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  • cynthiaG
    replied
    Re: atrial fibrillation

    Deborah,
    that is really interesting...I'll have to mention this article to my doctor

    Leave a comment:


  • Debora from Brazil
    replied
    Re: atrial fibrillation

    HEART DEVICE
    Researchers investigating a new version of electrical defibrillation for
    the treatment of atrial fibrillation (AF) believe that a series of lower
    energy electrical shocks would be less painful and carry less risk of
    complications than the short, sharp electrical shocks currently used to
    resynchronize a patient's heart beat. AF is a condition that often leads
    to heart failure and stroke.

    To test the concept, the team designed and built a device that gets implanted
    under the skin close to the heart. Sensors on the cardiac telemetry system
    pick up the heart's electrical pattern and send out a continuous radio signal,
    which is picked up by a notebook computer fitted with a receiver. This set up
    allows an electrocardiogram to be directly recorded on to the computer without
    external sensors and wiring.

    In return, the computer can send a signal back to the device telling it to
    deliver a short burst of electrical pulses directly to the heart. The sensors
    measure the effect on the heartbeat and send the data back to the computer.

    Read the complete story at: http://link.abpi.net/l.php?20040816A6

    Leave a comment:


  • jujemendoza2002
    replied
    Re: atrial fibrillation

    Hi, When I went in the hospital for AF, i was a mess first in and out of the hospital like 2 a day for 2 days with a AF, then after the drugs didn't convert me and my pain was the worst thing ever, they finally keep me in the hospital... IT TOOK ME 10 DAYS TO CONVERT and the told me that I could stay in AF for the rest of my life and that ppl can life in AF forever and live a half normal life anyways. Although I know I felt like awful.

    Leave a comment:


  • vtmobile
    replied
    Re: atrial fibrillation

    A patient might be left in atrial fib if there is concern over a clot in the atrium. The course then is to get several weeks of anticoagulation to hopefully dissolve the clot before catdioverting to normal sinus rhytm.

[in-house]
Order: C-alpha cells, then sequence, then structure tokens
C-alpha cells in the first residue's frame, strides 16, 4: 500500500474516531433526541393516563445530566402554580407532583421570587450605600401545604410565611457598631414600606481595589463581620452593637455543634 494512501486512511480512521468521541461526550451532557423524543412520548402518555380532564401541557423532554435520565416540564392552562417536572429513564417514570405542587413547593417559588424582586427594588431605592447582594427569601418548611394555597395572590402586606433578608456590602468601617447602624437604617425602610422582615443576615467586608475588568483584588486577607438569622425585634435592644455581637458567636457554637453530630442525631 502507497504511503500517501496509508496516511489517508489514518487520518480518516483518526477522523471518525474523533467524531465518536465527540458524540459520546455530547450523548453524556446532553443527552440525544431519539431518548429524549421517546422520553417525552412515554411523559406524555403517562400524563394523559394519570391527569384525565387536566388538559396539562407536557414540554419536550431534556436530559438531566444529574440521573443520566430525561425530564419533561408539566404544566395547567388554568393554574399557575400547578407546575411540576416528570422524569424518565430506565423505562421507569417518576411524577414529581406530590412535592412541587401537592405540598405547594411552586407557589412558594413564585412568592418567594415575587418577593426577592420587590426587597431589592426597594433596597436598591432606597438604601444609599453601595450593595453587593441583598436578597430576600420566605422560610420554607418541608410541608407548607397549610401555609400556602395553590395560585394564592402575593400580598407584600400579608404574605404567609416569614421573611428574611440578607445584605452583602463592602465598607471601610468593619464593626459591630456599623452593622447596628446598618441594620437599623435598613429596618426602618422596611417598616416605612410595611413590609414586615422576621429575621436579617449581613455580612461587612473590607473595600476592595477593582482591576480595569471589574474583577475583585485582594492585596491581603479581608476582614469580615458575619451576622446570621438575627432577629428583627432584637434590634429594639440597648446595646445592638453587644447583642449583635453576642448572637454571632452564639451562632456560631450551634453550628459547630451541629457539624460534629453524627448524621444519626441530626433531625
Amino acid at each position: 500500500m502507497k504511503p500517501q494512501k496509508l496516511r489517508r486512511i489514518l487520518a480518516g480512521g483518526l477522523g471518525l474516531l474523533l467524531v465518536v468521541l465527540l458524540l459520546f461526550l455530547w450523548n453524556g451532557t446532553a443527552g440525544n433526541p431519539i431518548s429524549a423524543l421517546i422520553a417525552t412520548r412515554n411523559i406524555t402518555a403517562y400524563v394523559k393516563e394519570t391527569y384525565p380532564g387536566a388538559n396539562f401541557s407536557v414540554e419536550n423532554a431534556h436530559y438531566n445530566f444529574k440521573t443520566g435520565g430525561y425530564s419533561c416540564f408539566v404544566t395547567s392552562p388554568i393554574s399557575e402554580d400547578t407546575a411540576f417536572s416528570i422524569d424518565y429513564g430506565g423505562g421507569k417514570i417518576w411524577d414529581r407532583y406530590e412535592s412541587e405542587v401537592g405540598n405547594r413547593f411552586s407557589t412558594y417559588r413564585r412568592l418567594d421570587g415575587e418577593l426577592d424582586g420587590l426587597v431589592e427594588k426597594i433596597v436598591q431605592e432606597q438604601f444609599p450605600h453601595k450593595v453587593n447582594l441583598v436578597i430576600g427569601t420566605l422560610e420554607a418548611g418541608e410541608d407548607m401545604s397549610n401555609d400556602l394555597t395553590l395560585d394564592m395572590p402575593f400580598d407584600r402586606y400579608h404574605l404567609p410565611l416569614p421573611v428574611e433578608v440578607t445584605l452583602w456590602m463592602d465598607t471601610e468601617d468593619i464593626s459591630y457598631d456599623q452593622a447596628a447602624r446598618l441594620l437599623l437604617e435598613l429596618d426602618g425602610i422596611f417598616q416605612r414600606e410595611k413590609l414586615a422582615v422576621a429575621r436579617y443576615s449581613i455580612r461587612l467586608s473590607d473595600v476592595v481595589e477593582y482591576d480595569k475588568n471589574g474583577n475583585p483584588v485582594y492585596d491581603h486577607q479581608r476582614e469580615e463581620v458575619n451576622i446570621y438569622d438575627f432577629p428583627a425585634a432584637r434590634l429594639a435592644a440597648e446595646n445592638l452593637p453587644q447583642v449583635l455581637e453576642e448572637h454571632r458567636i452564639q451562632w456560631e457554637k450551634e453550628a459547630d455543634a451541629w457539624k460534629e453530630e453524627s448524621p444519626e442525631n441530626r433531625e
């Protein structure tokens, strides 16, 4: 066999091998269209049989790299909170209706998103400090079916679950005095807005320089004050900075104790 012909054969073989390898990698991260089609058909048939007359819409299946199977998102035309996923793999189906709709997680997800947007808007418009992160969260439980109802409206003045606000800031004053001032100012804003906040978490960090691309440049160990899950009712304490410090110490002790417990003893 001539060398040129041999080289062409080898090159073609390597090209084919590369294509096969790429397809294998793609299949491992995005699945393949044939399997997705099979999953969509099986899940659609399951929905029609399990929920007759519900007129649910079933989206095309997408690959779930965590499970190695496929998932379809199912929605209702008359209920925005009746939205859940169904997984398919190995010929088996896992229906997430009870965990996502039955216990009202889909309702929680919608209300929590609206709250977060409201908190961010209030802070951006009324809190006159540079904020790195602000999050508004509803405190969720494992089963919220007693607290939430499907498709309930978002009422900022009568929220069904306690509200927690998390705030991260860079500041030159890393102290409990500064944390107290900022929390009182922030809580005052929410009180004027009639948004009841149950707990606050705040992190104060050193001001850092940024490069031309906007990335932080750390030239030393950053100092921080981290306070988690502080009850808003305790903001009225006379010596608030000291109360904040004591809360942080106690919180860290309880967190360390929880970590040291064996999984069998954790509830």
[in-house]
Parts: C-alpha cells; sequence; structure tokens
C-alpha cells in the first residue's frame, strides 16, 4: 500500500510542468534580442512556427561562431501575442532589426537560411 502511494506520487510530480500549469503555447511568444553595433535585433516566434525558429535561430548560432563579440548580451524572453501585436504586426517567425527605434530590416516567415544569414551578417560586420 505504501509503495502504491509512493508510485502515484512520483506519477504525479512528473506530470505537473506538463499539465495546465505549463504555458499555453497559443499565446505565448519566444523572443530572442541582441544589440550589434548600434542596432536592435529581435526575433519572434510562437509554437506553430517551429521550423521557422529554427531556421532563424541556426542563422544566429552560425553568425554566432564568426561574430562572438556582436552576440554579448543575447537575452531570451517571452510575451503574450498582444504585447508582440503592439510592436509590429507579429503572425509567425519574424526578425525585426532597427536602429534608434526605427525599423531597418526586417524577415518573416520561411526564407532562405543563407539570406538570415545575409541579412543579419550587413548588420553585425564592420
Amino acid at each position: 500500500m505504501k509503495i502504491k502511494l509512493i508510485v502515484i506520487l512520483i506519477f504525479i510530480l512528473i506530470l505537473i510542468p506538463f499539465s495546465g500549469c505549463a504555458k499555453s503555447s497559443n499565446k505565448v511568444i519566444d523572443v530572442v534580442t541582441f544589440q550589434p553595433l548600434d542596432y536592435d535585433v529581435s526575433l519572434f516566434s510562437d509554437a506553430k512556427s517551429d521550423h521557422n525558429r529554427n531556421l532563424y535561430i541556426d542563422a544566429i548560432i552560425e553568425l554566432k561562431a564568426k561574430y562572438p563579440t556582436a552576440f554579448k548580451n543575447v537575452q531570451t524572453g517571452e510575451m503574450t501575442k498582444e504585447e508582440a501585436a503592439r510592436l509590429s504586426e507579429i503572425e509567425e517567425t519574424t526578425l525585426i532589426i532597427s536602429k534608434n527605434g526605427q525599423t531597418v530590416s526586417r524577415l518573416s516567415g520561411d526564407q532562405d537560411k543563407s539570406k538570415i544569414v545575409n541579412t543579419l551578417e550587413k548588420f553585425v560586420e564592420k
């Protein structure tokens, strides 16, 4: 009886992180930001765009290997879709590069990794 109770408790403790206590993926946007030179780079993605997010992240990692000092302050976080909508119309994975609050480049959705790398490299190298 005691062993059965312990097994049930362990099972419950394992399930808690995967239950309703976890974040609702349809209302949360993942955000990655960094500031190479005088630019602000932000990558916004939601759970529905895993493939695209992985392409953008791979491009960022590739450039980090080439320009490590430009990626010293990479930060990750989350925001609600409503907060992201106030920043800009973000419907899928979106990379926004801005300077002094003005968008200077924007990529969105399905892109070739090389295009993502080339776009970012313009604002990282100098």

Leave a comment:


  • Reenie
    replied
    Re: atrial fibrillation

    Cynthia, the doctor has to let the patient be on meds for a length of time before cardioversion, if I'm not mistaken. Also, some patients live in a constant state of afib, like Sarah. I don't think it's that horrible for the doctor to wait. Possibly they hope the meds make the patient convert back to sinus rhythm by themselves?

    Reenie

    Leave a comment:


  • cynthiaG
    replied
    Re: atrial fibrillation

    why would a doctor let a patient be in Afib for 2 weeks????

    Leave a comment:


  • vtmobile
    replied
    Re: atrial fibrillation

    thanks all. Still in sinus rhythm and feeling well. I'm thinking that mty acute withdrawal from cafeeine and an occasional beer was a really good thing. No sense of hyperdynamic heart beat since doing that. For all of you who have AF, consider two things. First, fish oil. Not officially recommended yet by the Am Heart Assoc, but lots of evidence that it helps prevent serious arrhythmias. There seems to be no down side to it (3 g /d), but be careful of the brand you buy. The one at Costco is high in omega-3s and cheap. The other issue is one raised in an article and editorial in Circulation this month reporting on fairly severe ~70 HCMs (septal wall >3 cm) by ECHO. The interesting point here is that 40% of these people had remodelling (shrinkage!) of the ventricle that resulted in as much as 0.5 cm reduction in hypertrophy/year over 6 years. The question it raises is both why does HCM progress and now what causes regression? I'm sure we would all love to know the answer to that one, since a cure or treatment is dependent on knowing what causes the heart muscle to grow and now, shrink. Any ideas?

    Leave a comment:


  • Virginia
    replied
    Re: atrial fibrillation

    Hi David,

    I went into A-fib two weeks ago and still in it. I don't like it but such is a ride in life.